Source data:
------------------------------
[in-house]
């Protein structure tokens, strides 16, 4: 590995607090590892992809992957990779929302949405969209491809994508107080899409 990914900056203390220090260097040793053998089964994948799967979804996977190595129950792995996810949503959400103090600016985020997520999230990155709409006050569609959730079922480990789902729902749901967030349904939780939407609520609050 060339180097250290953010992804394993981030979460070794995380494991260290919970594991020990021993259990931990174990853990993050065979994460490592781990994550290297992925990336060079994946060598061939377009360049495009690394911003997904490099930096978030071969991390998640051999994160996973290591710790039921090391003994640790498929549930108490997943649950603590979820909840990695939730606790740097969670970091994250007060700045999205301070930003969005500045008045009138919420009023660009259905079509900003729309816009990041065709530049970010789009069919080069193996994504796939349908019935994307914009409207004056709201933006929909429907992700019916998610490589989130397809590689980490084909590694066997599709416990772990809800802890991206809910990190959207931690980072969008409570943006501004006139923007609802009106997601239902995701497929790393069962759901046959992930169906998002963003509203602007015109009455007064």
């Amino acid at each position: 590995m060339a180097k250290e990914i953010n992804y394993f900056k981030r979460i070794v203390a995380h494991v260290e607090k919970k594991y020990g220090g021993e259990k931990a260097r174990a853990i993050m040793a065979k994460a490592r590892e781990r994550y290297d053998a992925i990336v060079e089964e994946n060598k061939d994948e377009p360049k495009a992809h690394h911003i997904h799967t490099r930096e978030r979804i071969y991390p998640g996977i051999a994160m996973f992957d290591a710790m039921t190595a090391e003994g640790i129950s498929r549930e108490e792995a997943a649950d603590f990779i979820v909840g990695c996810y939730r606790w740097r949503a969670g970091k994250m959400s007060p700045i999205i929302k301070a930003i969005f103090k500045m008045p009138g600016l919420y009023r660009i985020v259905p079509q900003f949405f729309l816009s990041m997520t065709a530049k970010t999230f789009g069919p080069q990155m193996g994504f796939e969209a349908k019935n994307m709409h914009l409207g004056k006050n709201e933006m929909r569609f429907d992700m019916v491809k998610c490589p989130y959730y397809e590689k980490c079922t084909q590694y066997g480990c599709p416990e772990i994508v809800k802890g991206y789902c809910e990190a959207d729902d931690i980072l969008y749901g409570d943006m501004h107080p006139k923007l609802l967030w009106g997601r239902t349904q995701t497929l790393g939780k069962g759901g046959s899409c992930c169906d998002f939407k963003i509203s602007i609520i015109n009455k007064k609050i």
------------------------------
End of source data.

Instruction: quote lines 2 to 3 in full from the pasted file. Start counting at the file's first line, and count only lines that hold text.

């Protein structure tokens, strides 16, 4: 590995607090590892992809992957990779929302949405969209491809994508107080899409 990914900056203390220090260097040793053998089964994948799967979804996977190595129950792995996810949503959400103090600016985020997520999230990155709409006050569609959730079922480990789902729902749901967030349904939780939407609520609050 060339180097250290953010992804394993981030979460070794995380494991260290919970594991020990021993259990931990174990853990993050065979994460490592781990994550290297992925990336060079994946060598061939377009360049495009690394911003997904490099930096978030071969991390998640051999994160996973290591710790039921090391003994640790498929549930108490997943649950603590979820909840990695939730606790740097969670970091994250007060700045999205301070930003969005500045008045009138919420009023660009259905079509900003729309816009990041065709530049970010789009069919080069193996994504796939349908019935994307914009409207004056709201933006929909429907992700019916998610490589989130397809590689980490084909590694066997599709416990772990809800802890991206809910990190959207931690980072969008409570943006501004006139923007609802009106997601239902995701497929790393069962759901046959992930169906998002963003509203602007015109009455007064």
């Amino acid at each position: 590995m060339a180097k250290e990914i953010n992804y394993f900056k981030r979460i070794v203390a995380h494991v260290e607090k919970k594991y020990g220090g021993e259990k931990a260097r174990a853990i993050m040793a065979k994460a490592r590892e781990r994550y290297d053998a992925i990336v060079e089964e994946n060598k061939d994948e377009p360049k495009a992809h690394h911003i997904h799967t490099r930096e978030r979804i071969y991390p998640g996977i051999a994160m996973f992957d290591a710790m039921t190595a090391e003994g640790i129950s498929r549930e108490e792995a997943a649950d603590f990779i979820v909840g990695c996810y939730r606790w740097r949503a969670g970091k994250m959400s007060p700045i999205i929302k301070a930003i969005f103090k500045m008045p009138g600016l919420y009023r660009i985020v259905p079509q900003f949405f729309l816009s990041m997520t065709a530049k970010t999230f789009g069919p080069q990155m193996g994504f796939e969209a349908k019935n994307m709409h914009l409207g004056k006050n709201e933006m929909r569609f429907d992700m019916v491809k998610c490589p989130y959730y397809e590689k980490c079922t084909q590694y066997g480990c599709p416990e772990i994508v809800k802890g991206y789902c809910e990190a959207d729902d931690i980072l969008y749901g409570d943006m501004h107080p006139k923007l609802l967030w009106g997601r239902t349904q995701t497929l790393g939780k069962g759901g046959s899409c992930c169906d998002f939407k963003i509203s602007i609520i015109n009455k007064k609050i």